Abrasion resistance was determined according to a modified ASTM D 5264 test method. The material was cut to a 2.5″×6″ size. A new 2″×4″ piece of standard A-5 receptor material (moderate abrasive) from Gavarti Associates Ltd. was affixed with double-sided tape to the four pound instrument weight (0.5 lb/in 2 load). This in turn was placed over the test sample. The instrument was set for 100 strokes and operation was initiated. The instrument strikes an arc with the abrasive over the test material. Each stroke consists of one motion back and forth over the sample. When the cycles were completed the weighted abrasive was lifted and the test sample removed. At the conclusion of the test the overall quality of each sample was evaluated relatively for scratch resistance. Results indicate that the abrasion resistance of the pressure sensitive adhesive tape of this invention is improved over the comparative tape.

σ
(standardN (test
Averagedeviation)numbers)
Tensile at Yield at 2.0 in/min, lb/in2
Inventive Sample Machine Direction3,1761525
Inventive Sample Traverse Direction3,136565
Comparative Sample Machine Direction2,4001605
Comparative Sample Transverse1,7201205
Direction
Tear at 2.0 in/min, lb.
Inventive Sample Machine Direction22.31.65
Inventive Sample Traverse Direction2.20.15
Comparative Sample Transverse1.60.15
Direction
Caliper, mil.
Inventive Sample With Line68.40.510
Inventive Sample Without Liner65.40.510
Comparative Sample5.50.0410
Adhesion to Stainless lb/in width
Inventive Sample5.20.55
Comparative Sample1.70.035
Abrasion Resistance
Inventive SampleExcellent - no sign of damage
Comparative SampleFair - moderate damage

While the systems, methods, and so on have been illustrated by describing examples, and while the examples have been described in considerable detail, it is not the intention of the applicants to restrict or in any way limit the scope of the appended claims to such detail. It is, of course, not possible to describe every conceivable combination of components or methodologies for purposes of describing the systems, methods, and so on provided herein. Additional advantages and modifications will readily appear to those skilled in the art. Therefore, the invention, in its broader aspects, is not limited to the specific details, the representative apparatus, and illustrative examples shown and described. Accordingly, departures may be made from such details without departing from the spirit or scope of the applicants' general inventive concept. Thus, this application is intended to embrace alterations, modifications, and variations that fall within the scope of the appended claims. Furthermore, the preceding description is not meant to limit the scope of the invention. Rather, the scope of the invention is to be determined by the appended claims and their equivalents.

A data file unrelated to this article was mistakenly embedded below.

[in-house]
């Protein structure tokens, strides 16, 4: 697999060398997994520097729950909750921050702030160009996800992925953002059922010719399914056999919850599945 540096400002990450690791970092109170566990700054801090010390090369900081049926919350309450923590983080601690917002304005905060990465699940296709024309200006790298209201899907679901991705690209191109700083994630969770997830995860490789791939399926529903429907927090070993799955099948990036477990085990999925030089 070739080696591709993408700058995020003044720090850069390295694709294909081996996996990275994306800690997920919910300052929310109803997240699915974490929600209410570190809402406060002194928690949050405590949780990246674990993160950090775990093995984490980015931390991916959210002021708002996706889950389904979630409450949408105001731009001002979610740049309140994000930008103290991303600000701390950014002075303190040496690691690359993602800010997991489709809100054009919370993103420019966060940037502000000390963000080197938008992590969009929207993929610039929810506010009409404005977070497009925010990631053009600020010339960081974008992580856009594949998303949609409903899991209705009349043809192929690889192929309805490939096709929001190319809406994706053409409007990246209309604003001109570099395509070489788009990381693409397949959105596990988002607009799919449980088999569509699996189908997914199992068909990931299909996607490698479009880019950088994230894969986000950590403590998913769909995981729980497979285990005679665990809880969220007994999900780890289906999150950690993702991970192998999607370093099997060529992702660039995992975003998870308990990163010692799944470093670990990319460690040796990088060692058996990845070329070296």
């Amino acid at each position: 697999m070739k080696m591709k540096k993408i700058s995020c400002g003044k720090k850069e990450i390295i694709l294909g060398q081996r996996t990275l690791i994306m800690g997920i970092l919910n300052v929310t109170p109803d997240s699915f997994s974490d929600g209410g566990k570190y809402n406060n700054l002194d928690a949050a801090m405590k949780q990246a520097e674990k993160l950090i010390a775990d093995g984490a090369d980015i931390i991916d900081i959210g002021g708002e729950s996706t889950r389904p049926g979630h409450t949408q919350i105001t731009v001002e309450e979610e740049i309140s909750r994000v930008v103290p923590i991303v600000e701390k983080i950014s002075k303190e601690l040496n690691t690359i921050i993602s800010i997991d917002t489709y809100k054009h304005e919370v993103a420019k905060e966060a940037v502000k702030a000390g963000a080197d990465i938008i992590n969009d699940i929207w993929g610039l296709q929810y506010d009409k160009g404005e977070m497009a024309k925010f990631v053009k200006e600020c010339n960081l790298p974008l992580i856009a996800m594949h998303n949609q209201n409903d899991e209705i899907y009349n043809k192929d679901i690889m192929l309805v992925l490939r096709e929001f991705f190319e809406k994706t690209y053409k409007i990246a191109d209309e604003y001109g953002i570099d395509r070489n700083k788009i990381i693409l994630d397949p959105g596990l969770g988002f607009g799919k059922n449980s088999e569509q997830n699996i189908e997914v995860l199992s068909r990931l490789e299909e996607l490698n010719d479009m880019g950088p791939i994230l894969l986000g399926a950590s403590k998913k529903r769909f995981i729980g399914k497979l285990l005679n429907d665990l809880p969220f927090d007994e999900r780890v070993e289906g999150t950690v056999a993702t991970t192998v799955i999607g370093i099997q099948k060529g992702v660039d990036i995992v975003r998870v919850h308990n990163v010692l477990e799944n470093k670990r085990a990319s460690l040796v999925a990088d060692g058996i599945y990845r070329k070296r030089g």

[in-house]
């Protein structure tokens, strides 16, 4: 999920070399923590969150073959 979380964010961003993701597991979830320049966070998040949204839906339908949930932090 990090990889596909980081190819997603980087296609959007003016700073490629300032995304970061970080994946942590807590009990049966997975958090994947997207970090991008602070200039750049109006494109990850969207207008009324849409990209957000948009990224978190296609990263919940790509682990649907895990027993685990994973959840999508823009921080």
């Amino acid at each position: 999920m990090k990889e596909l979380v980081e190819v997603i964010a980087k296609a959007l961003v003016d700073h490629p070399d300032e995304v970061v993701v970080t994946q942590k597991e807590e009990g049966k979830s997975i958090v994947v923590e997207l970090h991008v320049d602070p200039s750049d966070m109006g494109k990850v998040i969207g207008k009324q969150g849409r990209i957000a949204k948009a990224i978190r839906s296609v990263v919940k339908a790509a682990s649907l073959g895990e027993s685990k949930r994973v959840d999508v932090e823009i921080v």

To the extent that the term “includes” or “including” is employed in the detailed description or the claims, it is intended to be inclusive in a manner similar to the term “comprising” as that term is interpreted when employed as a transitional word in a claim. Furthermore, to the extent that the term “or” is employed in the claims (e.g., A or B) it is intended to mean “A or B or both.” When the applicants intend to indicate “only A or B but no both” then the term “only A or B but not both” will be employed. Similarly, when the applicants intend to indicate “one and only one” of A, B, or C, the applicants will employ the phrase “one and only one.” Thus, use of the term “or” herein is the inclusive, and not the exclusive use. See, Bryan A. Gamer, A Dictionary of Modem Legal usage 624 (2d. Ed. 1995).